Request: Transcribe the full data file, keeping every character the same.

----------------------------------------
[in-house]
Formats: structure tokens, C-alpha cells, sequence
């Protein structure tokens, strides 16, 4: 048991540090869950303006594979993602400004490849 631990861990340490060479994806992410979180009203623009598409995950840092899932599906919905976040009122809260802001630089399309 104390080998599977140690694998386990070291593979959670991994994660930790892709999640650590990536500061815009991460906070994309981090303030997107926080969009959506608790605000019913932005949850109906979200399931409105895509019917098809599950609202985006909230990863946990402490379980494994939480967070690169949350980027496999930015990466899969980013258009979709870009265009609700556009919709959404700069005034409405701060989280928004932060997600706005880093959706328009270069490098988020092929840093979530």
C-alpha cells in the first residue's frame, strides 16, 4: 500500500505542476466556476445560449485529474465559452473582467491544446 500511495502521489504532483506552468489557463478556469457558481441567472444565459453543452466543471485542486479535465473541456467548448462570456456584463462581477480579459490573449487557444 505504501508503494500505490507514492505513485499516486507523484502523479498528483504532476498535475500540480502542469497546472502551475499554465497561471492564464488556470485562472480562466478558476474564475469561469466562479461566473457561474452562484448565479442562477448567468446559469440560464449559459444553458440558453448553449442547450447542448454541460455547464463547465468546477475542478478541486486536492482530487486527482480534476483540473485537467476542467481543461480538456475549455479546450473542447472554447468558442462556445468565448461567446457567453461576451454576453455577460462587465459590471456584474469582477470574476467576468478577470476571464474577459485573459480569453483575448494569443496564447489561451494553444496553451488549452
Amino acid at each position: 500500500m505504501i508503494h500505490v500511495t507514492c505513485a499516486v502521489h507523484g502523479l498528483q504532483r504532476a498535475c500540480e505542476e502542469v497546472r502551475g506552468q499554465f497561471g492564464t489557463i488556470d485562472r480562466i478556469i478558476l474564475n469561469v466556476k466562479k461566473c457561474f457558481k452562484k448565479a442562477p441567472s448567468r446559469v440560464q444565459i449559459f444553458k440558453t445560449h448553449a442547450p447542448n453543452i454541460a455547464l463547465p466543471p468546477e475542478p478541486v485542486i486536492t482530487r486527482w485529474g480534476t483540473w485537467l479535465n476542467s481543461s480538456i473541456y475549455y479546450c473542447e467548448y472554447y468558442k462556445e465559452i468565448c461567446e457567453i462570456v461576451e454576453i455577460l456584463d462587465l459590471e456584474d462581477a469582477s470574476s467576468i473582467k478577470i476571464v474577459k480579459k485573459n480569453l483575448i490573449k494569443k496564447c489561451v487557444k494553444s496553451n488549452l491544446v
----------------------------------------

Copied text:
[in-house]
Formats: structure tokens, C-alpha cells, sequence
């Protein structure tokens, strides 16, 4: 048991540090869950303006594979993602400004490849 631990861990340490060479994806992410979180009203623009598409995950840092899932599906919905976040009122809260802001630089399309 104390080998599977140690694998386990070291593979959670991994994660930790892709999640650590990536500061815009991460906070994309981090303030997107926080969009959506608790605000019913932005949850109906979200399931409105895509019917098809599950609202985006909230990863946990402490379980494994939480967070690169949350980027496999930015990466899969980013258009979709870009265009609700556009919709959404700069005034409405701060989280928004932060997600706005880093959706328009270069490098988020092929840093979530």
C-alpha cells in the first residue's frame, strides 16, 4: 500500500505542476466556476445560449485529474465559452473582467491544446 500511495502521489504532483506552468489557463478556469457558481441567472444565459453543452466543471485542486479535465473541456467548448462570456456584463462581477480579459490573449487557444 505504501508503494500505490507514492505513485499516486507523484502523479498528483504532476498535475500540480502542469497546472502551475499554465497561471492564464488556470485562472480562466478558476474564475469561469466562479461566473457561474452562484448565479442562477448567468446559469440560464449559459444553458440558453448553449442547450447542448454541460455547464463547465468546477475542478478541486486536492482530487486527482480534476483540473485537467476542467481543461480538456475549455479546450473542447472554447468558442462556445468565448461567446457567453461576451454576453455577460462587465459590471456584474469582477470574476467576468478577470476571464474577459485573459480569453483575448494569443496564447489561451494553444496553451488549452
Amino acid at each position: 500500500m505504501i508503494h500505490v500511495t507514492c505513485a499516486v502521489h507523484g502523479l498528483q504532483r504532476a498535475c500540480e505542476e502542469v497546472r502551475g506552468q499554465f497561471g492564464t489557463i488556470d485562472r480562466i478556469i478558476l474564475n469561469v466556476k466562479k461566473c457561474f457558481k452562484k448565479a442562477p441567472s448567468r446559469v440560464q444565459i449559459f444553458k440558453t445560449h448553449a442547450p447542448n453543452i454541460a455547464l463547465p466543471p468546477e475542478p478541486v485542486i486536492t482530487r486527482w485529474g480534476t483540473w485537467l479535465n476542467s481543461s480538456i473541456y475549455y479546450c473542447e467548448y472554447y468558442k462556445e465559452i468565448c461567446e457567453i462570456v461576451e454576453i455577460l456584463d462587465l459590471e456584474d462581477a469582477s470574476s467576468i473582467k478577470i476571464v474577459k480579459k485573459n480569453l483575448i490573449k494569443k496564447c489561451v487557444k494553444s496553451n488549452l491544446v